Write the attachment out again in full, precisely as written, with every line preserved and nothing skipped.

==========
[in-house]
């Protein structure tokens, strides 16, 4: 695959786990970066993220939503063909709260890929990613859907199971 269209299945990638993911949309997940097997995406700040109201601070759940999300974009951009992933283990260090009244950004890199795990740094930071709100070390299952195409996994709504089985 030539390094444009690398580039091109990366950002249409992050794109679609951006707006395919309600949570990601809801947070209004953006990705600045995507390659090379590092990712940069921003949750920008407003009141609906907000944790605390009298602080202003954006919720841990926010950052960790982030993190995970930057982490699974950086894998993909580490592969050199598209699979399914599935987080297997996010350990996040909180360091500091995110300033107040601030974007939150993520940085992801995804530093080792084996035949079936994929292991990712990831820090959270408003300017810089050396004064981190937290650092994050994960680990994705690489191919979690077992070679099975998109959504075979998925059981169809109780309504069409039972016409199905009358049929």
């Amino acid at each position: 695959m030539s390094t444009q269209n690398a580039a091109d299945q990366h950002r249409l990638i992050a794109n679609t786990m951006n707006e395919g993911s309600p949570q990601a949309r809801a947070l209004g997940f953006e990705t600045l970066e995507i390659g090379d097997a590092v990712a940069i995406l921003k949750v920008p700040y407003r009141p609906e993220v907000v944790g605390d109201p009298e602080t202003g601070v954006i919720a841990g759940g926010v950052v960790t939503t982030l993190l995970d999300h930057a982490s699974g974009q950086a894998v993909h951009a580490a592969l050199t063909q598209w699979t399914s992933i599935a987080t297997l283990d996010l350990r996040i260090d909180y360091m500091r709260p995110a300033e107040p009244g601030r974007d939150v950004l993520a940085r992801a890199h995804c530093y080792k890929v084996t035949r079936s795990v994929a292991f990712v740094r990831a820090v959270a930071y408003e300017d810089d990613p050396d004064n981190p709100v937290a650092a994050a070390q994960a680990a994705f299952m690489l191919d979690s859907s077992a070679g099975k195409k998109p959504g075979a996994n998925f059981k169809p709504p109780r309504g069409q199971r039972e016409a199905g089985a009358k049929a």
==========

[in-house]
């Protein structure tokens, strides 16, 4: 695959786990970066993220939503063909709260890929990613859907199971 269209299945990638993911949309997940097997995406700040109201601070759940999300974009951009992933283990260090009244950004890199795990740094930071709100070390299952195409996994709504089985 030539390094444009690398580039091109990366950002249409992050794109679609951006707006395919309600949570990601809801947070209004953006990705600045995507390659090379590092990712940069921003949750920008407003009141609906907000944790605390009298602080202003954006919720841990926010950052960790982030993190995970930057982490699974950086894998993909580490592969050199598209699979399914599935987080297997996010350990996040909180360091500091995110300033107040601030974007939150993520940085992801995804530093080792084996035949079936994929292991990712990831820090959270408003300017810089050396004064981190937290650092994050994960680990994705690489191919979690077992070679099975998109959504075979998925059981169809109780309504069409039972016409199905009358049929």
């Amino acid at each position: 695959m030539s390094t444009q269209n690398a580039a091109d299945q990366h950002r249409l990638i992050a794109n679609t786990m951006n707006e395919g993911s309600p949570q990601a949309r809801a947070l209004g997940f953006e990705t600045l970066e995507i390659g090379d097997a590092v990712a940069i995406l921003k949750v920008p700040y407003r009141p609906e993220v907000v944790g605390d109201p009298e602080t202003g601070v954006i919720a841990g759940g926010v950052v960790t939503t982030l993190l995970d999300h930057a982490s699974g974009q950086a894998v993909h951009a580490a592969l050199t063909q598209w699979t399914s992933i599935a987080t297997l283990d996010l350990r996040i260090d909180y360091m500091r709260p995110a300033e107040p009244g601030r974007d939150v950004l993520a940085r992801a890199h995804c530093y080792k890929v084996t035949r079936s795990v994929a292991f990712v740094r990831a820090v959270a930071y408003e300017d810089d990613p050396d004064n981190p709100v937290a650092a994050a070390q994960a680990a994705f299952m690489l191919d979690s859907s077992a070679g099975k195409k998109p959504g075979a996994n998925f059981k169809p709504p109780r309504g069409q199971r039972e016409a199905g089985a009358k049929a």